New assistant professor to research black girls’ over-representation among youth disciplined in Detroit schools

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Erica B. Edwards
Assistant Professor Erica B. Edwards

As a young woman, Erica Edwards was inspired by a quote: “Be the kind of woman a girl like you needed.” As an assistant professor of educational leadership and policy studies in the Wayne State University College of Education, Edwards strives to be that woman in her teaching, research and service.

Edwards grew up in Detroit and attended school in Ann Arbor. After earning a bachelor’s in history from Spelman College and a master of science in education from the University of Pennsylvania, she taught social studies to middle school students in Philadelphia but quickly became disillusioned. “I felt like schools were not healthy places, and I didn’t want to be part of a system that I saw as broken,” she said.

The experience awakened her passion for social justice and built her consciousness around what disparity looks like and how it happens. Edwards accepted a position as director of afterschool programs for Sasha Bruce Youthwork, a Washington, DC-based nonprofit supporting runaway, homeless, abused and neglected youth. Edwards advocated for the educational needs of youth coming out of juvenile detention. The work opened her eyes to the opposition young people — particularly young women of color — face in the educational system.

“I became passionate about vulnerable African American girls because I saw just how many were really struggling — and not just in terms of getting through school,” she said. “Some needed help with the basics—housing, food, and clothing.”

She also learned about policy barriers and formerly incarcerated youth have to overcome to be successful.

“Schools didn’t want to enroll kids because they had a juvenile background,” Edwards said. “Records would get lost, and people wouldn’t return phone calls. We couldn’t figure out what grade they were supposed to be in, and when we did, we would find that they were over-age for their grade level. There were so many barriers to their success that were far beyond simply having the motivation to go.”

As a result, Edwards and a friend developed a youth-led organizing program for Sasha Bruce Youthwork. Its goal was to help young people understand the socio-historical factors behind their realities and empower them to change their circumstances through political participation.

“It was wonderful. I came to see education as a communal endeavor that is infused with joy and love when we take it out of a teacher-centered approach and make it a student-centered experience,” she said. “I went back to graduate school because I thought it would be great if we could develop school communities where students were empowered leaders and where their voices were central to how things are done. My goal is to continue that work in a more formal way through partnerships with school systems.”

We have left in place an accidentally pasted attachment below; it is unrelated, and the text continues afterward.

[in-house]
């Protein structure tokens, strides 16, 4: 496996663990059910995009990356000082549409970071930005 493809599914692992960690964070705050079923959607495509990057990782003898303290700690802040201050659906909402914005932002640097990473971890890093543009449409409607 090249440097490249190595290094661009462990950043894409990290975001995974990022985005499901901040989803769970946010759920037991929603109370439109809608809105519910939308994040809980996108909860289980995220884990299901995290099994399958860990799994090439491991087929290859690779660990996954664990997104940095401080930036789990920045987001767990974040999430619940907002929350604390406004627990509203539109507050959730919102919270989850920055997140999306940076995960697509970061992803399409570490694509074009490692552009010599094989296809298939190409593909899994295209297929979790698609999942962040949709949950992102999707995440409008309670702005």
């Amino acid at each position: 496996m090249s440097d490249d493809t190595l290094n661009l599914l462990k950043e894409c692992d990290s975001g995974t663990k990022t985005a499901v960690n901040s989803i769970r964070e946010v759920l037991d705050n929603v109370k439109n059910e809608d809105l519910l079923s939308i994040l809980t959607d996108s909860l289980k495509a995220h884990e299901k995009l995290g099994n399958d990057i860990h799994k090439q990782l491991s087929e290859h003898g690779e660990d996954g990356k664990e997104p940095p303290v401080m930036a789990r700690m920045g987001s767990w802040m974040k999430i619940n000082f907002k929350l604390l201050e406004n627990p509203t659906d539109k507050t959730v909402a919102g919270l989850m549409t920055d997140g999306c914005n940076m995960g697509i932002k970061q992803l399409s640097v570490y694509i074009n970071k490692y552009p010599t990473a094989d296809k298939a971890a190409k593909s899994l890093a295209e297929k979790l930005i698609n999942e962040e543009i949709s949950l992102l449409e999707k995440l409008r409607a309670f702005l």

Her doctoral studies at Georgia State focused on black girlhood in urban public schools, with emphasis on the experiences of girls who experience chronic school conflict. Edwards said she is equally concerned with all vulnerable youth populations, but chose to focus on black girls because society tends to pay more attention to risks black boys face. Educational research is only beginning to probe how those same grave disproportionalities exist among black girls, said Edwards.

“My dissertation looked at school re-entry experiences of African American girls who were on probation. It was a direct outgrowth of the organizing work I did in DC,” said Edwards. “I learned that it is not easy to navigate schools when you have been stigmatized as a so-called trouble-maker. I’m eager to use my findings to help schools think through how they can support vulnerable black girls and, by extension, all youth with feeling safe and supported at school.”

Edwards viewed coming to Wayne State as an opportunity to return to her roots; her mother attended classes and worked here, and all her aunts are alumnae.

“When I got the opportunity to interview, I said, ‘If I get an offer, I am coming,’” she said. “It is a great honor to use my education to give back to the city, especially as it moves in a new direction. I want to make sure that people who we sometimes overlook get to be part of what is happening here.”

Most importantly, she wanted to be part of a team whose mission is to have a positive impact on education in Detroit.

“All the faculty in this program are specifically focused on bringing educational equity and opportunity to the city of Detroit,” she said. “The most exciting thing is that students can actually get involved and see what research for community change actually looks like. I was excited because I knew I would be part of a team that isn’t just talking about it; they are being about it.”


by Tracy A. Walker